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RE: So here it is one year later...
> -----Original Message-----
> From: owner-ietf-mxcomp@xxxxxxxxxxxx
> [mailto:owner-ietf-mxcomp@xxxxxxxxxxxx]On Behalf Of Dean Anderson
> Sent: Thursday, January 27, 2005 8:48 PM
> To: Gordon Fecyk
> Cc: IETF MXCOMP (E-mail)
> Subject: Re: So here it is one year later...
> On Thu, 27 Jan 2005, Gordon Fecyk wrote:
> > ...since the first rumblings of talking about a working
> group, and there's
> > been no press on MARID since the breakup of said working
> group. No press
> > from Microsoft, no press from the SPF crowd, no press from anyone.
> The working group broke up because of unresolvable technical problems.
Get specific Dean, the unresolvable technical issues was the the PRA is broken, NOT SPF. So it is SenderID's PRA
component not its SPF component that caused the technical failure.
And the senderid venture was doomed to failure anyway because of the M$ IPR crap.
> > And no instructions included on how to compile, install, or
> use what little
> > software is available out there. Except for the few commercial (and
> > expensive) offerings by GFi.
> If you aren't a developer of SPF, probably you shouldn't be using SPF.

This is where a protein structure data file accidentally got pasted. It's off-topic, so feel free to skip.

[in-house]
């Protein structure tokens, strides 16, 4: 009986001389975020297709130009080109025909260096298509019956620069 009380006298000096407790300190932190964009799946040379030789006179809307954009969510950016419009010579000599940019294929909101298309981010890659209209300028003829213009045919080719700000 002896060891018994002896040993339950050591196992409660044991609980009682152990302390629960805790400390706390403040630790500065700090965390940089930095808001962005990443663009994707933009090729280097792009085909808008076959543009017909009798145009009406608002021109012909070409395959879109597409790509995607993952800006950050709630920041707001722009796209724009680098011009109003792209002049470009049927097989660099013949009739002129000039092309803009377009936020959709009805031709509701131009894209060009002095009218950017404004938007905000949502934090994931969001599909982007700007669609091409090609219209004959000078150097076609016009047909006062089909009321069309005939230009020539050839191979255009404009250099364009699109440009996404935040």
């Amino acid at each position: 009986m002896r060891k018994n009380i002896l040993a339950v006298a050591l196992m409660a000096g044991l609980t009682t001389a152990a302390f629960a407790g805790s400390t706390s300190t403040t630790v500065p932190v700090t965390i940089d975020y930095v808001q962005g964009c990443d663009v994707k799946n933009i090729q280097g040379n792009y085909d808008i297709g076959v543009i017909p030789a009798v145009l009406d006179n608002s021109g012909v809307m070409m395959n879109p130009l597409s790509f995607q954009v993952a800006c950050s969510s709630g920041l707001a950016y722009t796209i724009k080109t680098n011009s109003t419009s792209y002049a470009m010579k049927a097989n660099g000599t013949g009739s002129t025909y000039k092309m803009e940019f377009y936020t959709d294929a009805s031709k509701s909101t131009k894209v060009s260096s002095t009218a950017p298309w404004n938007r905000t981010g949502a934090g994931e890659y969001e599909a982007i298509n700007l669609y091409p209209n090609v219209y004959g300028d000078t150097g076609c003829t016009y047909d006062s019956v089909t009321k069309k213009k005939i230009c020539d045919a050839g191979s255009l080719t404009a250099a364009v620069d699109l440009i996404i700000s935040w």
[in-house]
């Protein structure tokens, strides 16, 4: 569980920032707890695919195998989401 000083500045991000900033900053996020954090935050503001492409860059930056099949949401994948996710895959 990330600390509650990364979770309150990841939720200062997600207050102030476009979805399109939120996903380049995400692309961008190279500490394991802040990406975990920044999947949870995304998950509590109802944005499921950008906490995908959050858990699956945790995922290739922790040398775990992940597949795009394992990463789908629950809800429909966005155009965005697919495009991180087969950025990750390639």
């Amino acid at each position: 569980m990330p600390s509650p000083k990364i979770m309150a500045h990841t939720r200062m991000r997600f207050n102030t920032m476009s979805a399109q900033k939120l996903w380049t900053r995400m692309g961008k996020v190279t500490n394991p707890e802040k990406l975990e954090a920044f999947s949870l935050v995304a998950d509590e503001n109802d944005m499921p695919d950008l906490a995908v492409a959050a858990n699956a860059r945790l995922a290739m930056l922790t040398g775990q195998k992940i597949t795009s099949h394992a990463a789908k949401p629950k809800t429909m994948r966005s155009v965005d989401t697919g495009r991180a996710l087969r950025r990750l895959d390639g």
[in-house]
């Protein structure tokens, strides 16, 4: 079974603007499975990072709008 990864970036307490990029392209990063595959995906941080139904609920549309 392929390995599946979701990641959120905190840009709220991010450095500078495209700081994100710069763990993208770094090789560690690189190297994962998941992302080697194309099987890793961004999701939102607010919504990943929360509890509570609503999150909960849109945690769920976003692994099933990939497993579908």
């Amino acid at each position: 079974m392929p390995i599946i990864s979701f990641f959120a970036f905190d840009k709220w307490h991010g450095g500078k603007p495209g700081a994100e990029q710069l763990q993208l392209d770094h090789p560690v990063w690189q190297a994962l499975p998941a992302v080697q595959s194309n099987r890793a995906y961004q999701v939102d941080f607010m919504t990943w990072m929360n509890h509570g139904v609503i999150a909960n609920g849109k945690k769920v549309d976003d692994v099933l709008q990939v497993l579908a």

Wrong again. And the proof is that there are many domains that implement SPF, successfully.
> > What gives? Has the whole world lost complete interest in
> stopping spam? Is
> > spyware really the next big threat to the Internet that the
> US Congress is
> > looking at legislation for it but not bothering with spam anymore?
> No, the world has just realized that SPF doesn't work, and won't stop
> spam, nor stop forgery.
SPF never pretended to stop spam. It does prevent forgery, it does not prevent phishing, but then no technical solution
will ever solve phishing as long as MUA's like Outlook show "pretty names" for everything, suppressing the try
underlying identities of everything from email addresses to attachment types.
> In its present form, SPF does nothing except
> create more opportunities for email abuse, and promotes spam and email
> abuse. Most people are interested in things that work. Fewer are
> interested in making things worse.
I cannot see how you come to that conclusion, (especially not on your lack of facts you presented). It does however
well illustrate that there was/is an effort to scuttle SPF. Mostly by those with alternative products. Which is
interesting, because if SPF was not a threat to the alternative products, they wouldn't try to scuttle SPF.
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